YOUR UNCOMMON LIFE

with Hannah Garland

  • Hannah Garland

The reality of miscarriage

Updated: Dec 3, 2020

I'm on a mission to destigmatize the discussion of miscarriage. I believe that shedding light on our pain and grief reduces our burden and increases a sense of community with people with similar circumstances. I hope to encourage you to share your miscarriage experiences and to have an open ear to the experiences of others.


When I got pregnant the first time, I feared miscarriage from the start. Though you’re not supposed to page Dr Google while pregnant, I Googled constantly. I checked the odds of miscarriage almost daily, questioning when my symptoms would change or suddenly dip. I knew that an estimated 25% of all pregnancies end in miscarriage but that many of these happen so early that women don’t notice them. So, when I saw a heartbeat at 7 weeks, my concerns eased. The baby would make it. He was past the most trying time.


At 10 weeks along, I had a routine ultrasound. The screen was facing away and the doctor was silent for a minute as she stared at it. I knew what she wasn’t saying. As she turned the screen toward me, she said, “I’m sorry, I can’t find a heartbeat.” The baby had died a couple weeks earlier but I had never miscarried. My body continued to grow in pregnancy, carrying a child who wouldn’t survive.


In the days that followed, the doctor induced a miscarriage because my body wasn’t miscarrying properly. It was the worst physical experience of my life. It was like going through labor, without a baby to hold at the end. After 8 hours of erratic contractions, I left the ER shaking, weak, and unprepared to figure out how to be a person who had just had a miscarriage. There is no term or class to describe this person. It’s not quite post-partum. It’s not quite “grieving parent,” at least not by society’s standards.


You’re expected to go back to work, engage in real life, and not discuss it openly. It’s not exactly a water cooler conversation. Meanwhile, you’re on a roller coaster ride down from high pregnancy hormones and, if you’re like me, you may have a physical recovery as well.


I wanted to talk to someone about it but I didn’t know who. Based on statistics, I knew that it was highly likely some of my friends had had a miscarriage but, if they had, they were silent about it.


I needed to find allies and started to tell other women what I had been through. I firmly believe that sharing your pains gives them less power over you. This is the power of being vulnerable. Immediately, I discovered women who had also had miscarriages but were afraid to talk about them. As I unfolded my story, you could see the relief sweeping across their faces. Some had even felt ashamed that they miscarried, though it wasn’t their fault. We tend to feel shame when we think we are alone in our pain and grief.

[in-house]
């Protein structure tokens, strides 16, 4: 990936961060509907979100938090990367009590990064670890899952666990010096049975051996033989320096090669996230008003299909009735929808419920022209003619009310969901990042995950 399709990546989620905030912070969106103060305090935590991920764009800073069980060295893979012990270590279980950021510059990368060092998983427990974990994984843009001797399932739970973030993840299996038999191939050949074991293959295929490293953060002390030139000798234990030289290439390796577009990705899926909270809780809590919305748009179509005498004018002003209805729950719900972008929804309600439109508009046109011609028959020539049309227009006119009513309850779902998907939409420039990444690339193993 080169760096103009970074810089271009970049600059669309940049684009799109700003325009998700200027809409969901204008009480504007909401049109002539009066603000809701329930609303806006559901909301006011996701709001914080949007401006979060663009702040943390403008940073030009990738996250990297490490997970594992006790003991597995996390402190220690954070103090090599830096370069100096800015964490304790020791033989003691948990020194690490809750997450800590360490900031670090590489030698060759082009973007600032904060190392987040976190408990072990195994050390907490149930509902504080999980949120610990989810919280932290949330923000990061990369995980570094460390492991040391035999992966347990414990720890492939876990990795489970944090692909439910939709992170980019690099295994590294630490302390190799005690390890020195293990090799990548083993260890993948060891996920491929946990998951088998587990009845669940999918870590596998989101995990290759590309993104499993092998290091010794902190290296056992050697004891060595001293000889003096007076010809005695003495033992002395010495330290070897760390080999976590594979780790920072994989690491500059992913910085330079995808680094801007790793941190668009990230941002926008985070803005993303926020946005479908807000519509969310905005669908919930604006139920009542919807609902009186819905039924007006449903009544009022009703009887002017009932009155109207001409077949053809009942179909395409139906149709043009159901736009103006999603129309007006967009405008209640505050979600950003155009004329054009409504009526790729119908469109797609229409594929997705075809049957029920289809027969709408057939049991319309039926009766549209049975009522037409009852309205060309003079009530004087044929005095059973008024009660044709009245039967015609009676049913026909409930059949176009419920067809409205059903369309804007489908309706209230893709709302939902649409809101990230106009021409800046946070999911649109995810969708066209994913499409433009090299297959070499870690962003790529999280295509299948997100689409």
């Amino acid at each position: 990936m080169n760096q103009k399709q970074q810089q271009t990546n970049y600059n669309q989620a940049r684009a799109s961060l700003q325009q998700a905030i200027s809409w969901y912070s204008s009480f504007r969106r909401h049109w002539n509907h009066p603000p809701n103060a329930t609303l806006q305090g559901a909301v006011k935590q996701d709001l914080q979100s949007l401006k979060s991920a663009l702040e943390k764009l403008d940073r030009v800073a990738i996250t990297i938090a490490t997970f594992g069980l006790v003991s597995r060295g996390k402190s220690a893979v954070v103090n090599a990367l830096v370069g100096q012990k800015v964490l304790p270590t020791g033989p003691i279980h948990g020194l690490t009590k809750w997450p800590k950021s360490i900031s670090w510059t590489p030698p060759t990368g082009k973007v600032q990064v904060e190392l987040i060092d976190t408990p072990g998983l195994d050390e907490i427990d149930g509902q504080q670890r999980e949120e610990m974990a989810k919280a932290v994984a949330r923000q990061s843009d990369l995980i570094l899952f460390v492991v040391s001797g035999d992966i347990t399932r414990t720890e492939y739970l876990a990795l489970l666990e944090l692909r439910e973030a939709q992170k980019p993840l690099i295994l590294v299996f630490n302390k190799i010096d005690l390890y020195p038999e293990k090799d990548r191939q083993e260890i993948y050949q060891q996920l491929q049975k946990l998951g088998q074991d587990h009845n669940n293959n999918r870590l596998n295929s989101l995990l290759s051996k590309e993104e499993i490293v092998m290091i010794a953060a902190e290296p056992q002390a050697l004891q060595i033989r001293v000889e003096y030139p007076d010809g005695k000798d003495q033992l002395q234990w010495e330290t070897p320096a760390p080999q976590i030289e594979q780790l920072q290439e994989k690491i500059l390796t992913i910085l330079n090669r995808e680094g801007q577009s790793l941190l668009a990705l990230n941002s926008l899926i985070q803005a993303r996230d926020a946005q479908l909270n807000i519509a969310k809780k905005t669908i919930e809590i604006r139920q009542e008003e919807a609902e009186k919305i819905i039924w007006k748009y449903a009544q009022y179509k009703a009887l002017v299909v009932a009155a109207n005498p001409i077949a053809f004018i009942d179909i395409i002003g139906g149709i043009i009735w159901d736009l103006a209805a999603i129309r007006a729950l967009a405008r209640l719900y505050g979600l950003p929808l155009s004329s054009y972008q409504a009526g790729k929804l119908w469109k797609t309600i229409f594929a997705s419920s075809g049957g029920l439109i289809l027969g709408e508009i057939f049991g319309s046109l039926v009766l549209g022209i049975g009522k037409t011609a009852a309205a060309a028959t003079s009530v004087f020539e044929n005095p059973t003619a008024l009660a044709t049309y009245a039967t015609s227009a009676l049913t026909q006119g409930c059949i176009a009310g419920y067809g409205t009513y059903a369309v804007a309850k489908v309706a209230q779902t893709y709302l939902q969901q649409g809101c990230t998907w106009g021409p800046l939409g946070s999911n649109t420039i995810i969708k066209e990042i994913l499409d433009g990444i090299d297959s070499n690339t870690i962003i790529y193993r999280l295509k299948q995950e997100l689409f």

I am on a mission to destigmatize the discussion of miscarriage. We are doing our women a grave disservice by not having an open forum on this very real, very common, and very painful event. If you miscarried, know that you are not alone. And if you know someone who miscarried, be active in asking how they’re doing, bringing them comforting things, and being a shoulder to lean on. Think of how much closer we could bring women in our culture if we were open about this event that bonds many of us.


Women, let’s be clear about a few miscarriage truths:


1. It is a death. It might be different than the death of a 2-year-old but it is a kind of death that causes a real grief. And the measure of grief can’t be limited by the duration of the pregnancy. If you have had a miscarriage, it is ok to grieve and you don’t need to hide the fact that you’re grieving.


2. It can be physically and emotional very distressing. Post-partum depression can be a result of the dramatic rise and fall of hormones post-partum. I bring this up as a means of comparison. When you miscarry, your hormones are doing wild things. You are often in your 1st trimester, when hormones like estrogen, progesterone, and HCG are rapidly rising. After a miscarriage, they fall off of a cliff and there is nothing there to catch you.


So, if you find yourself feeling low even weeks after you miscarry, don’t be surprised and don’t feel ashamed. Your body has just been through a lot and you need to have grace for it. Seek help and don’t hide your pain. Check out my podcast episode 1 on Being your own friend where I dive into this a little deeper.


3. When you share that you miscarried, people won’t blame you or think less of you. You might even find a woman who also miscarried but never shared. If you can be courageous enough to share, you might find that your burden becomes lighter.


Every time you shed light on something that grieves, pains, shames, or burdens you, you reduce the power it has over you. At almost 2 years past my miscarriage, I don’t weep anymore. It was a sad event that forever changed my life and shaped my perspective. But it doesn’t have power over me. I hope to pass this gift on to you. I hope that, as you read my story, you’ll feel encouraged share with people you trust, and that, together, you will find strength as well

Hi, there! I go deeper into topics in my podcasts. Each are about 20 minutes long and they drop weekly. Please check one out here!